The effect on the small SAS Company was “immediate and corrosive.” The unit initially lost its PPCLI platoon—permanently removed from the SAS and returned to Calgary to provide its parent battalion with a core of experienced para instructors.

A replacement platoon was raised from the service support trades, but the writing was already on the wall. The SAS Company was doomed. Its personnel were increasingly commandeered as instructional staff for the training scheme to convert the two remaining infantry battalions into airborne/air-transportable units.

In September 1948, with the creation of the Mobile Striking Force already underway, the director of military training demanded a reassessment of the SAS Company.

“I cannot agree with what appears to be the present concepts of the SAS Company,” he declared, noting the contradiction between its original intent and the actual practice.

No one knew what we were supposed to do and we received absolutely no direction from army headquarters.”

“I feel first and foremost that its name should be changed…it is true that in war they [special forces type units] do produce a result out of all proportion to their aims, if properly employed; but they do not win battles; they are a luxury and it is very much doubted if they, in their true sense, can be recruited from our peacetime armed forces.”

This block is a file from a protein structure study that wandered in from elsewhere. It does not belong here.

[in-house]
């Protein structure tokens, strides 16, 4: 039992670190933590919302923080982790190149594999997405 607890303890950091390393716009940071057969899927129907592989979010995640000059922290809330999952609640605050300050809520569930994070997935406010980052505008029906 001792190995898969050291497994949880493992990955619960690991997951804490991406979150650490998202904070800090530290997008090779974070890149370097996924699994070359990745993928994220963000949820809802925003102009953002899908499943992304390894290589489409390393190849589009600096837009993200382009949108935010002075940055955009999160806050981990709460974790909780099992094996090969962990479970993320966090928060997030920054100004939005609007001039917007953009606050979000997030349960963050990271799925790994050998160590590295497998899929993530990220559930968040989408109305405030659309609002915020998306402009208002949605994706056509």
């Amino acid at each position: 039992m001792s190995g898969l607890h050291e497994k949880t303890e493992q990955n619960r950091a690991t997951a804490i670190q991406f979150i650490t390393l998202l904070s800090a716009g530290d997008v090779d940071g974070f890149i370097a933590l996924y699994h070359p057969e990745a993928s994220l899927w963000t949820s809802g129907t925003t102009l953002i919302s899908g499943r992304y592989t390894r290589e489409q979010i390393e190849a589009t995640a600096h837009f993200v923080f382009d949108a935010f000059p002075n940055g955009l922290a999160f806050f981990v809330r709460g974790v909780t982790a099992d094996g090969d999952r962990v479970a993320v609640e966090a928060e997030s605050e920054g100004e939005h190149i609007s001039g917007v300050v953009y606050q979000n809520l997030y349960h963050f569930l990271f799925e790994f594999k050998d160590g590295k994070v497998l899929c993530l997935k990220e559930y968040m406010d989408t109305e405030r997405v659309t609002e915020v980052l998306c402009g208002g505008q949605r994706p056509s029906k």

A month later the defence chief announced his intention to disband the Canadian SAS Company as soon as the 22e Régiment finished its airborne conversion training, the last of the infantry regiments to do so.

The posting of personnel to the SAS Company simply dried up.

“It should be noted that, in view of the present policy, the AG [Adjutant General] Branch regards the SAS Co. as a wasting commitment and is loath to post personnel to fill existing vacancies in it,” complained the army.

There was a reprieve, however brief, but in the end Canada’s Special Air Service sputtered out of existence, its obscure legacy a link perpetuating airborne culture and skills from their wartime roots to a new generation of paratroopers.